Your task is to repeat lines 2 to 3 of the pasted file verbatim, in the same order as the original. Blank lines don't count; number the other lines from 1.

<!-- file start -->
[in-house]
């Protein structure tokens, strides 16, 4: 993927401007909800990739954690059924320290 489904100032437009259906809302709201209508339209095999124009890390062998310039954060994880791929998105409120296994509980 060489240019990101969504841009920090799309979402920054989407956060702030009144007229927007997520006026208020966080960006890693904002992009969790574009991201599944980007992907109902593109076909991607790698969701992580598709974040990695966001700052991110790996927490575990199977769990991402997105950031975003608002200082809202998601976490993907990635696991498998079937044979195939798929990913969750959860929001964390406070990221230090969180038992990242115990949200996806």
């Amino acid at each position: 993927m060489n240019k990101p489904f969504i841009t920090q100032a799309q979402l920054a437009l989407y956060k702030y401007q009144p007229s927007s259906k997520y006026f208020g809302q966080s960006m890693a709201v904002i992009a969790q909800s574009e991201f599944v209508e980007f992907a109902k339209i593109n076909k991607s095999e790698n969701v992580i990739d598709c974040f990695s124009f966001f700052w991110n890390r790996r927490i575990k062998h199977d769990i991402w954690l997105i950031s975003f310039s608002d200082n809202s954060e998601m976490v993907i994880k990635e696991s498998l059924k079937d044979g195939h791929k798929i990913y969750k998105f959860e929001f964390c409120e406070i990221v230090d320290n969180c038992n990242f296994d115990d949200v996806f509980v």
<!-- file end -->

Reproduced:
């Protein structure tokens, strides 16, 4: 993927401007909800990739954690059924320290 489904100032437009259906809302709201209508339209095999124009890390062998310039954060994880791929998105409120296994509980 060489240019990101969504841009920090799309979402920054989407956060702030009144007229927007997520006026208020966080960006890693904002992009969790574009991201599944980007992907109902593109076909991607790698969701992580598709974040990695966001700052991110790996927490575990199977769990991402997105950031975003608002200082809202998601976490993907990635696991498998079937044979195939798929990913969750959860929001964390406070990221230090969180038992990242115990949200996806």
């Amino acid at each position: 993927m060489n240019k990101p489904f969504i841009t920090q100032a799309q979402l920054a437009l989407y956060k702030y401007q009144p007229s927007s259906k997520y006026f208020g809302q966080s960006m890693a709201v904002i992009a969790q909800s574009e991201f599944v209508e980007f992907a109902k339209i593109n076909k991607s095999e790698n969701v992580i990739d598709c974040f990695s124009f966001f700052w991110n890390r790996r927490i575990k062998h199977d769990i991402w954690l997105i950031s975003f310039s608002d200082n809202s954060e998601m976490v993907i994880k990635e696991s498998l059924k079937d044979g195939h791929k798929i990913y969750k998105f959860e929001f964390c409120e406070i990221v230090d320290n969180c038992n990242f296994d115990d949200v996806f509980v």